“Liar, liar, pants on fire…” Is calling somebody a liar the worst thing you can say about them? It’s certainly one of our favorite ways of branding people. Instead of accusing one another of being “liars,” can’t we just state that they said something that we don’t believe to be true?
The pitfalls of stereotyping, assigning labels and categories is a theme in many of my stories.
This blog is the first in a three part series about Lying and Labeling. In this segment I explore the incriminating nature of labels. In the next part, I’ll respond to the episode on Dr. Phil that triggered this series. In the last part, I’ll suggest an approach to the problem (“Dr Kixx Approach.”)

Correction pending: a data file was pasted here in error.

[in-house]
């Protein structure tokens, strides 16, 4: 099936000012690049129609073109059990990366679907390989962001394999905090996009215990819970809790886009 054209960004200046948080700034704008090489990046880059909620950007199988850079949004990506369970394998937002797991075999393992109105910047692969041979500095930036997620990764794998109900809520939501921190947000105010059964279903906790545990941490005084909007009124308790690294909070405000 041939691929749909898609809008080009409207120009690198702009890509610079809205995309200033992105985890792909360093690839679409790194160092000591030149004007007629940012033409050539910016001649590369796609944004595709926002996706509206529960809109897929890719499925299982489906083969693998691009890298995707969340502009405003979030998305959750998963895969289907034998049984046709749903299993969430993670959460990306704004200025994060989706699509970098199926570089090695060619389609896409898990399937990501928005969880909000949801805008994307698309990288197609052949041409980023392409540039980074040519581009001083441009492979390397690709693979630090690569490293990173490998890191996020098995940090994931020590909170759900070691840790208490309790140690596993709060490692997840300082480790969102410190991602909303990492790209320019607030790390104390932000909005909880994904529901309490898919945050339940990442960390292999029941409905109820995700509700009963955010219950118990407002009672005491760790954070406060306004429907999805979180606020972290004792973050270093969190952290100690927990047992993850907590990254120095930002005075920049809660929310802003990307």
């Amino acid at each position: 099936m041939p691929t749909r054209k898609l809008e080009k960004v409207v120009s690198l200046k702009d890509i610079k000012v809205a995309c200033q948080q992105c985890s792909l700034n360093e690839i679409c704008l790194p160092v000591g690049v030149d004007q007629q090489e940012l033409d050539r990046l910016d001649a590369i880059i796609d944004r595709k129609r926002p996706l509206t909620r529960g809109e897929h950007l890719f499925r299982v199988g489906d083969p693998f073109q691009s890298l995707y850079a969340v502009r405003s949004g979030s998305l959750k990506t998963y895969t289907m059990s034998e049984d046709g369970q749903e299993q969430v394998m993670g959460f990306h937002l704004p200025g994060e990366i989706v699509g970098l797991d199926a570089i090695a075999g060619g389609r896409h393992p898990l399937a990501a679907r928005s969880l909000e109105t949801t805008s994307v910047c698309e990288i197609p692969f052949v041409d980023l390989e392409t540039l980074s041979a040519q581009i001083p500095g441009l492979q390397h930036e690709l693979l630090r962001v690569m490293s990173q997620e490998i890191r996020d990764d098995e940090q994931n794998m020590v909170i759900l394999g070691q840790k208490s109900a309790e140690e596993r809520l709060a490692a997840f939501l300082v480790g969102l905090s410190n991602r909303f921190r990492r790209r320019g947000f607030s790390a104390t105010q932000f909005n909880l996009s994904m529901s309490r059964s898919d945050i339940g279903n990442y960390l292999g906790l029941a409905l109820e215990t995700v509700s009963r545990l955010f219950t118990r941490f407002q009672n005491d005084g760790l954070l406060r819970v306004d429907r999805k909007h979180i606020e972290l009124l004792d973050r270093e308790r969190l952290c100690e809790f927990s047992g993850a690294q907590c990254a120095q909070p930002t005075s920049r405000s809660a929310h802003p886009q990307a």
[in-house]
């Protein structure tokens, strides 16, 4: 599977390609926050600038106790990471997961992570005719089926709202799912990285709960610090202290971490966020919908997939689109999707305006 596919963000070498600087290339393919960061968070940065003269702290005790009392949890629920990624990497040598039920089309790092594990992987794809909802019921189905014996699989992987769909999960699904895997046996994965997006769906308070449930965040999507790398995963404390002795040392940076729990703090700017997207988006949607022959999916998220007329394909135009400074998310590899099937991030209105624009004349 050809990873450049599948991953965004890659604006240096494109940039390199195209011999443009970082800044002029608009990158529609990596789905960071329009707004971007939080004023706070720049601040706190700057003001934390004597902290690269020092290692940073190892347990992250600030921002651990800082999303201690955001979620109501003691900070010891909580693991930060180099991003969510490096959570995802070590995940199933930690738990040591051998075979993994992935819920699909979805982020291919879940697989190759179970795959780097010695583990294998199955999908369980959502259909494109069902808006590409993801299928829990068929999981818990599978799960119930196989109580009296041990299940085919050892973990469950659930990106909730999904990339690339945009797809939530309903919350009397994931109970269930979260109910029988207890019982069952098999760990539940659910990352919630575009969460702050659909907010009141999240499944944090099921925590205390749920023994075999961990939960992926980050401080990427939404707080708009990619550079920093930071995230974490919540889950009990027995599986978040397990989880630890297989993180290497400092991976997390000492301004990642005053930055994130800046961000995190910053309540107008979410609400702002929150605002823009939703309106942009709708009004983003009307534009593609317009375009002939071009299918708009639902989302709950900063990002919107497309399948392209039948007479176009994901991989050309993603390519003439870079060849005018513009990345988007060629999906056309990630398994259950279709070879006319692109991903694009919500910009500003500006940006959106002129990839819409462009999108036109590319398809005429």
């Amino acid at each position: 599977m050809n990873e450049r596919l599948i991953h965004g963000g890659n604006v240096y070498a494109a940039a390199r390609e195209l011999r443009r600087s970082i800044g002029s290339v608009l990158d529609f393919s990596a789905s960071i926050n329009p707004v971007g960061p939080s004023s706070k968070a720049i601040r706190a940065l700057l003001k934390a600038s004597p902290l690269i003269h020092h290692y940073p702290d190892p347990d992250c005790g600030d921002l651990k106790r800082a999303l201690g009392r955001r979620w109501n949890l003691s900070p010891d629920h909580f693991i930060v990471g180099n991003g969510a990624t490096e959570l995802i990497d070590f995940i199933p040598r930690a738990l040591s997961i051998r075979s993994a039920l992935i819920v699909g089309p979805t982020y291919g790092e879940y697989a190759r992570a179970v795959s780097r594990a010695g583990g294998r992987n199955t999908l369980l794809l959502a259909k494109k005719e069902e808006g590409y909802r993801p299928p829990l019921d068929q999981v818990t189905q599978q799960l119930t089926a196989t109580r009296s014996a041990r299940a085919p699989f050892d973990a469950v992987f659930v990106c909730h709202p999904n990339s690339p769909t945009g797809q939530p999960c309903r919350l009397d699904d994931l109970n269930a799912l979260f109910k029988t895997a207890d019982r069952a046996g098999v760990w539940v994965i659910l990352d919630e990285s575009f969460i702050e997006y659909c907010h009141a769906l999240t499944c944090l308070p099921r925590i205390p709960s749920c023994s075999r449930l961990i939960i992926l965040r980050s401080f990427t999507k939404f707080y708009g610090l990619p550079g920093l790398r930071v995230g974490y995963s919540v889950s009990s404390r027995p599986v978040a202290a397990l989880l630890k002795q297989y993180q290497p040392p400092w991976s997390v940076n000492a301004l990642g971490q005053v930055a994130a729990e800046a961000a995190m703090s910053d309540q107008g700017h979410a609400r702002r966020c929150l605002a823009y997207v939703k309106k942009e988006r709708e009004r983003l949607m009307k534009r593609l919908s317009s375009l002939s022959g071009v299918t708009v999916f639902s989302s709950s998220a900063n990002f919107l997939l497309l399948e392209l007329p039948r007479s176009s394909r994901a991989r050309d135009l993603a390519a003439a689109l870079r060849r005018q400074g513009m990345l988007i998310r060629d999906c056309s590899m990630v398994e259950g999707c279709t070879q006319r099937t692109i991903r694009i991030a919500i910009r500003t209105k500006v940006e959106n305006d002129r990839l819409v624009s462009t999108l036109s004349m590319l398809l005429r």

While Channel Surfing the other day, I watched an episode from Dr. Phil. A mother called her daughter a “pathological liar.” The daughter returned the favor by calling her mother a liar. After that it was hard to watch the rest.
The topic of lying and the label “pathological” brings me back to the story of a mother and daughter in my collection. In the Replacement Child, the main character, Rachel, watches helplessly as her friend, Betty, poisons her relationship with her daughter, Lucy. After Betty persistently accuses Lucy of deception and being a liar, she loses the young woman to the world of drugs.Continue reading